Synopsis: The episode starts with Abu Jahl verbally abusing the Prophet at the Ka’ba. Hamza ibn ‘Abd al-Muttalib (the Prophet’s uncle) then rides in on his horse, approaches Abu Jahl and strikes him hard on the face, declaring “How dare you abuse him when I am a follower of his religion?!” Abu Jahl doesn’t respond and just stands there stupidly. Hamza then goes to the house of the Prophet and takes his shahadah, officially becoming a Muslim.
Meanwhile, ‘Umar is in his house, sitting before an idol of Hubal, and deep in thought with his anger building as his thoughts turn towards the “divisions” caused by the Prophet. He then immediately gets up, straps on his sword, and heads out of his house (presumably) with the intention of killing the Prophet, as he suggested in the previous episode. On his way, he encounters one of the Quraysh who asks him where he is headed in such a hurry and so armed. ‘Umar explains that he is going to kill the Prophet and end the matter once and for all. The Qurashi noble says that he should first put his own house in order, explaining that both ‘Umar’s sister (Fatima bint al-Khattab) and his brother-in-law have become Muslim in case he didn’t know. ‘Umar is enraged and turns back.
The next scene shows Khabbab (a prominent early Muslim), ‘Umar’s sister and brother-in-law reading a manuscript of the Qur’an (Surah Ta-Ha). At the door, ‘Umar overhears the recitation of the Qur’an and bursts in demanding an explanation; by this point Khabbab has rushed into the inner quarters to hide. When Sa’id (Fatima’s husband) suggests that they have accepted Islam, ‘Umar begins brutally beating them both. At this point, Fatima angrily calls ‘Umar the enemy of God and asserts proudly that they have indeed become Muslim. He stops attacking them and realizes that there is blood oozing from his sister’s face…but when he proceeds to offer his help, she refuses it. ‘Umar then sees the manuscript of the Qur’an protruding from underneath the mattress and, despite the initial protestations of his sister (who feels he seeks to destroy it), he begins reading it. He is clearly moved and then looks up at his sister and brother-in-law and says “This is what Quraysh is fleeing from?!” He then declares that He who says such things (meaning in the Qur’an) is worthy of worship Alone. At this point, ‘Umar’s sister expresses great delight and Khabbab emerges from the inside room with a smile on his face and says “The Prophet’s du’a has been realized…he said may God glorify Islam with one of these men: Abul Hakam ibn Hisham (Abu Jahl) or ‘Umar ibn al-Khattab. ‘Umar then remembers his conversation with ‘Abd Allah ibn Mas’ud earlier on and is moved.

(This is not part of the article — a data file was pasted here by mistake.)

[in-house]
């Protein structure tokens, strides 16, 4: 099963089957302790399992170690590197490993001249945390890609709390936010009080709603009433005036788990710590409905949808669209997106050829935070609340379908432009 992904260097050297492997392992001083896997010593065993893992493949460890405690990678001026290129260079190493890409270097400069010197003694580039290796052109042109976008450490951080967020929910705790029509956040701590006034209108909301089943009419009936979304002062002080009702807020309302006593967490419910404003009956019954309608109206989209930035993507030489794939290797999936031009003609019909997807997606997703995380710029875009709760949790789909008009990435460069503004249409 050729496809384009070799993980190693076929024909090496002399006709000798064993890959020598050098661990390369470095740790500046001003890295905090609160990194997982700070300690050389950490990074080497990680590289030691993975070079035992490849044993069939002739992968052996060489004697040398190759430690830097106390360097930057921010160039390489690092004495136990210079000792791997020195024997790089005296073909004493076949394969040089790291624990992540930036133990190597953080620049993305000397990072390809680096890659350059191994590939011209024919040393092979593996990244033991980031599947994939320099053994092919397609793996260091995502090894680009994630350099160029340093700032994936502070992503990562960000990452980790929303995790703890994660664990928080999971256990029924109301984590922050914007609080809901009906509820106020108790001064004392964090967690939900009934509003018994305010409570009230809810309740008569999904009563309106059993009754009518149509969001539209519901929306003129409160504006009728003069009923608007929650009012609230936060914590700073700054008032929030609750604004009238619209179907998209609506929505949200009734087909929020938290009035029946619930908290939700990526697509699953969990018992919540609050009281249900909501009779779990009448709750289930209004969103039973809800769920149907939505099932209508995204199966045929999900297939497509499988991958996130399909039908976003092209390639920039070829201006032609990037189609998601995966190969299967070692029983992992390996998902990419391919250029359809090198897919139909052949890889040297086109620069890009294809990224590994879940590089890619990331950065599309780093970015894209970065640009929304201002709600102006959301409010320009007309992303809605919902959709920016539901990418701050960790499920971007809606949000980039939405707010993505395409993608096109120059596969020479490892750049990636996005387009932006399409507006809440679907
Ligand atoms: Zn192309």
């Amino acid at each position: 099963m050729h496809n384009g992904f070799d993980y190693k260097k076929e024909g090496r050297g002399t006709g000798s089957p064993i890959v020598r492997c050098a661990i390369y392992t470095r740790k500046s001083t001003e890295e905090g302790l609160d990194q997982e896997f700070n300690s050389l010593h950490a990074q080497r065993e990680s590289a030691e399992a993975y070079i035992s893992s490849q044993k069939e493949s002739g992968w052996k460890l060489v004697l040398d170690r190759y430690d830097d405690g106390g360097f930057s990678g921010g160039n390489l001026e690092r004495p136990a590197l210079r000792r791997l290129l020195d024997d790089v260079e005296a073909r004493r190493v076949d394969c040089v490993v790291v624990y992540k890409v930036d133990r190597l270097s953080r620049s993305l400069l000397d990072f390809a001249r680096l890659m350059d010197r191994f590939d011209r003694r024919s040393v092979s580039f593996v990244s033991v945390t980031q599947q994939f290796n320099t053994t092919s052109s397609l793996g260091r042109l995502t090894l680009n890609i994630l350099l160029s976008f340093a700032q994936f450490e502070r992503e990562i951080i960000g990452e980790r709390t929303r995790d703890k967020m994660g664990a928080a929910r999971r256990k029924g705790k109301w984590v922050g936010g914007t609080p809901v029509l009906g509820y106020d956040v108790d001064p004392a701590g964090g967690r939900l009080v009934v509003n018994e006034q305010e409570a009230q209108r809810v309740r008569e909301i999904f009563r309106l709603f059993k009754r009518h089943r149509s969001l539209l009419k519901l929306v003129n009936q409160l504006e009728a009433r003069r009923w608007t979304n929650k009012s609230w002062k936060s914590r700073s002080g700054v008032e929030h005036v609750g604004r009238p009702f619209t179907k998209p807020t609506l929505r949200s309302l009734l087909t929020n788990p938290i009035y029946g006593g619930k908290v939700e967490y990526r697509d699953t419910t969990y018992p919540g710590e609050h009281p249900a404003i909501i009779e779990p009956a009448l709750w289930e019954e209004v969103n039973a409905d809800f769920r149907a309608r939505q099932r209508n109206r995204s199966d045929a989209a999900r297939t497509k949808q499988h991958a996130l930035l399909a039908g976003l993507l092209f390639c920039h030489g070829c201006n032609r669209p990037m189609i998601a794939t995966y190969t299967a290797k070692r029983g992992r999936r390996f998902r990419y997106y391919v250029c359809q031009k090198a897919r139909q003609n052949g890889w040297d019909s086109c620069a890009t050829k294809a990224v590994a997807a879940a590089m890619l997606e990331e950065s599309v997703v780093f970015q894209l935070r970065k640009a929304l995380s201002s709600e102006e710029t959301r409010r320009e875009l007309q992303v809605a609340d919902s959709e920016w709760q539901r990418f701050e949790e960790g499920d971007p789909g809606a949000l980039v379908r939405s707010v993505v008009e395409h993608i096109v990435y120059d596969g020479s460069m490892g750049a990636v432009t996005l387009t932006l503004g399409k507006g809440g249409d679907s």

‘Umar then asks to be taken to the presence of the Prophet. He arrives at the Prophet’s house (still strapped with his sword) and the sahaba inside are hesitant to let him in at first, but Hamza tells them to open the door. When ‘Umar enters, Hamza pins him to the wall demanding to know why he has come armed. Next, as the Prophet enters the room (implied), ‘Umar acknowledges the Oneness of God and the Prophethood of Muhammad…at which point all the sahaba present declare God is Great and embrace ‘Umar. ‘Umar also sees his brother (Zayd ibn al-Khattab) among the sahaba and tells him “You preceded me in Islam”. ‘Umar then commits himself, in the presence of the Prophet and all the sahaba, that he will do everything in his power to further Islam.